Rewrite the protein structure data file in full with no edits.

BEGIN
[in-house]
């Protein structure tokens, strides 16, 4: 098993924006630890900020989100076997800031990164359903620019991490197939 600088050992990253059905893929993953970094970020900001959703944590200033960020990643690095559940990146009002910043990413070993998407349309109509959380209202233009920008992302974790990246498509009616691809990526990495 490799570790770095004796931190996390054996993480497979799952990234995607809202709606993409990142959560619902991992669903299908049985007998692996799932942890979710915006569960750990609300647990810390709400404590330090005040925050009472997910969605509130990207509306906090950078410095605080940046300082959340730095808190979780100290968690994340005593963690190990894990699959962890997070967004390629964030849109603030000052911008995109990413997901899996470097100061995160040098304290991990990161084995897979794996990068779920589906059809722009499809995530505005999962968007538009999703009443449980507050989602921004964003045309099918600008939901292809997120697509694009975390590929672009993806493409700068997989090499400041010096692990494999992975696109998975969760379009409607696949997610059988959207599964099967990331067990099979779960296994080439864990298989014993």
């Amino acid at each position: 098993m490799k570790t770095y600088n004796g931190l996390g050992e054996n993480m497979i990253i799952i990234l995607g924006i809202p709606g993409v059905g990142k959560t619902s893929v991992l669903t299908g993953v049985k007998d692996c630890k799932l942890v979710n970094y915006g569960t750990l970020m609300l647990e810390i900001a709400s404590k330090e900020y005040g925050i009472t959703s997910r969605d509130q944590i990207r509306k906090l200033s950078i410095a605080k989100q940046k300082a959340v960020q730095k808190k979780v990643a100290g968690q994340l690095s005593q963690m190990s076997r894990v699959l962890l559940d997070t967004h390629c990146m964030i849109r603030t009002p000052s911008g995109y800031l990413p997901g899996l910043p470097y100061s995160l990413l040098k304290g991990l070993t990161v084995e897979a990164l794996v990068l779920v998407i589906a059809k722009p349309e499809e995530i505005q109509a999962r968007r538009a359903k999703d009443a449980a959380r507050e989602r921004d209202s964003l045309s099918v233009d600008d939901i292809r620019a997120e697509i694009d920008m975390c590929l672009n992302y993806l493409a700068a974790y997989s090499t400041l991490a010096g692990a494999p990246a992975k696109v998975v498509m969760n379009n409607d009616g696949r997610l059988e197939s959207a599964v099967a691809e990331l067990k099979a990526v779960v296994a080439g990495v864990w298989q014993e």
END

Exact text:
[in-house]
């Protein structure tokens, strides 16, 4: 098993924006630890900020989100076997800031990164359903620019991490197939 600088050992990253059905893929993953970094970020900001959703944590200033960020990643690095559940990146009002910043990413070993998407349309109509959380209202233009920008992302974790990246498509009616691809990526990495 490799570790770095004796931190996390054996993480497979799952990234995607809202709606993409990142959560619902991992669903299908049985007998692996799932942890979710915006569960750990609300647990810390709400404590330090005040925050009472997910969605509130990207509306906090950078410095605080940046300082959340730095808190979780100290968690994340005593963690190990894990699959962890997070967004390629964030849109603030000052911008995109990413997901899996470097100061995160040098304290991990990161084995897979794996990068779920589906059809722009499809995530505005999962968007538009999703009443449980507050989602921004964003045309099918600008939901292809997120697509694009975390590929672009993806493409700068997989090499400041010096692990494999992975696109998975969760379009409607696949997610059988959207599964099967990331067990099979779960296994080439864990298989014993």
């Amino acid at each position: 098993m490799k570790t770095y600088n004796g931190l996390g050992e054996n993480m497979i990253i799952i990234l995607g924006i809202p709606g993409v059905g990142k959560t619902s893929v991992l669903t299908g993953v049985k007998d692996c630890k799932l942890v979710n970094y915006g569960t750990l970020m609300l647990e810390i900001a709400s404590k330090e900020y005040g925050i009472t959703s997910r969605d509130q944590i990207r509306k906090l200033s950078i410095a605080k989100q940046k300082a959340v960020q730095k808190k979780v990643a100290g968690q994340l690095s005593q963690m190990s076997r894990v699959l962890l559940d997070t967004h390629c990146m964030i849109r603030t009002p000052s911008g995109y800031l990413p997901g899996l910043p470097y100061s995160l990413l040098k304290g991990l070993t990161v084995e897979a990164l794996v990068l779920v998407i589906a059809k722009p349309e499809e995530i505005q109509a999962r968007r538009a359903k999703d009443a449980a959380r507050e989602r921004d209202s964003l045309s099918v233009d600008d939901i292809r620019a997120e697509i694009d920008m975390c590929l672009n992302y993806l493409a700068a974790y997989s090499t400041l991490a010096g692990a494999p990246a992975k696109v998975v498509m969760n379009n409607d009616g696949r997610l059988e197939s959207a599964v099967a691809e990331l067990k099979a990526v779960v296994a080439g990495v864990w298989q014993e």